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In The News

Fire Under the Sea: Submarine Volcanoes, Ridges, and Vents
1. "What a Blast . . . Witnessing the Birth of an Island"
2. "Scientists Witness Birth of New Island" [RealPlayer]
3. "Fire from the Sea"
4. Submarine Volcanoes, Ridges, and Vents
5. Submarine Volcanoes
6. Pacific Marine Environmental Laboratory Vents Program [.mpeg, FTP, .zip, .dbf, .shx, .shp]
7. Vents Geology Program [.mpeg]
8. Petrological Database of the Ocean Floor [.pdf, Excel]
9. Hawaii Mapping Research Group: East Pacific Rise Online Data [.ps, .pdf]
10. On-line Database of The Field Museum's Collection of Hydrothermal Vent Invertebrates
11. "Active 14,000-Foot-High Submarine Volcano Found Near Samoa In South Pacific"
12. Axial Seamount Volcanic Event, January, 1998 [.mpeg]
To the excitement of the scientific community, geologists witnessed the birth of a new island in the Solomon Islands on May 26th. The island is being formed by the submarine eruption of Kavachi, an undersea volcano that had been dormant for nine years. This week's In the News covers the topic of submarine volcanoes and vents with press releases and photos of the most recent eruptions and a number of research sites containing physical, geological, and some biological information about these phenomena (for sites that concentrate on the biology of submarine vents, refer to the February 17, 1999 Scout Report for Science and Engineering).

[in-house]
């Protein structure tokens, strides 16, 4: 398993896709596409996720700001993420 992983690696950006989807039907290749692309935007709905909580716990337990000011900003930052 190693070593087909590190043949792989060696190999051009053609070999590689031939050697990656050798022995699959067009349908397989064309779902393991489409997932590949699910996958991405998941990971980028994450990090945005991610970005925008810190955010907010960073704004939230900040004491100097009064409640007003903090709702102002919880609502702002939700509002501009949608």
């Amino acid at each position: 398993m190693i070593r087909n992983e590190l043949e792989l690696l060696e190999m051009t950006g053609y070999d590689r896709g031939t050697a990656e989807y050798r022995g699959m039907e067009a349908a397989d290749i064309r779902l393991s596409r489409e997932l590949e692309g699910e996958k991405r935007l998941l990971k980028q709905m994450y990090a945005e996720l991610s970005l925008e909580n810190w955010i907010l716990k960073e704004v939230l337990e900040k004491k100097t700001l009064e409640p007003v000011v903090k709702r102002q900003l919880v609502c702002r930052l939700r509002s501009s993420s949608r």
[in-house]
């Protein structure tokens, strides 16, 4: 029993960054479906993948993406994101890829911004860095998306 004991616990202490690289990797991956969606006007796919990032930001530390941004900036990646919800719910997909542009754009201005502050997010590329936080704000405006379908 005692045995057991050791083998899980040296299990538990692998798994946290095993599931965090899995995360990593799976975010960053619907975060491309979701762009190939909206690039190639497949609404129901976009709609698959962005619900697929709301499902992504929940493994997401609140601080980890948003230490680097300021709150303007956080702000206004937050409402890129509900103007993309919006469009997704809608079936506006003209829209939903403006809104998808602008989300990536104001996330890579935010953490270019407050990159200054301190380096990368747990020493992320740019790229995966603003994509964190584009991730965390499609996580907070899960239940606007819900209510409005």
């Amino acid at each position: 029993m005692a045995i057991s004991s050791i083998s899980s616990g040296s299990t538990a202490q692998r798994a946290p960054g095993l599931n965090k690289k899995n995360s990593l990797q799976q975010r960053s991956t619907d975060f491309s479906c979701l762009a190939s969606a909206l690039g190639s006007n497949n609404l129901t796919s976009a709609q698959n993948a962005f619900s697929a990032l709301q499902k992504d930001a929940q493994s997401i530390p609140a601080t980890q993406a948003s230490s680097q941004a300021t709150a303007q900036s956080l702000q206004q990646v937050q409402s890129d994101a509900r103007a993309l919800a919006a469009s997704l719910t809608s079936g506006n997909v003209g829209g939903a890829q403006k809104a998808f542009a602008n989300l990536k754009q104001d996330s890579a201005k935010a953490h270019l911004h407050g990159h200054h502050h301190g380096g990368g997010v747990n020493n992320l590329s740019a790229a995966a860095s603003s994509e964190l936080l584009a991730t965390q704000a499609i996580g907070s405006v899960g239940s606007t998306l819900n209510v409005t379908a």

The first two sites are related to the recent eruption of a new island in the Solomon Islands. (1) is the press release from the Sydney Morning Herald.(2) is from the British Broadcasting Corporation (BBC) and contains a (RealPlayer) video taken from the R.V. Franklin, the research vessel used to explore the eruption. The third site (3) is also a press release: Time Magazine Europe's coverage of submarine volcanoes of the Mediterranean. To obtain regularly updated information on submarine volcanoes and related structures, visit the site (4) provided by the United States Geological Survey (USGS). The Submarine Volcanoes, Seamounts, and Mountain Chains section contains information about specific localities (Kavachi, Solomon Islands, for example). Other features of the site include a menu of volcano types, information about seafloor spreading and plate tectonics, and details of Hawaiian volcanoes. Another good informational site is the Submarine Volcano section (5) of Volcano World (the entire Volcano World site was described in the December 9, 1998 Scout Report for Science and Engineering). Two sites from the National Oceanographic and Atmospheric Administration provide details of current research: (6) is the main page of the Pacific Marine Environmental Laboratory Vents program, which conducts research on the impacts of submarine volcanoes and hydrothermal vents on the global ocean; (7) is the homepage of the Vents Geology Program. Both of these NOAA sites contain images, videos and data from NeMO (New Millennium Observatory Network) (.fli, .mov, .mpg). Lamont-Doherty Laboratory's Petrological Database of the Ocean Floor (8) and Hawaii Mapping Research Group's East Pacific Rise Online Data site (9) provide data sets from seafloor volcano and vent observatories. The Field Museum of Natural History Collections Department provides an online, searchable database of marine vent invertebrates (10) as a tool for potential users of the collection to obtain advance information about material available by loan or for on-site study. The hydrothermal vent-dwelling invertebrates were collected from the Juan de Fuca Ridge from the East Pacific Ridge. Finally, slightly older news includes an item about the gigantic submarine volcano found smoking off the coast of Samoa (11) and NOAA's account of the Axial Seamount eruption off the coast of Oregon (12) that includes color images and MPEG videos. [HCS]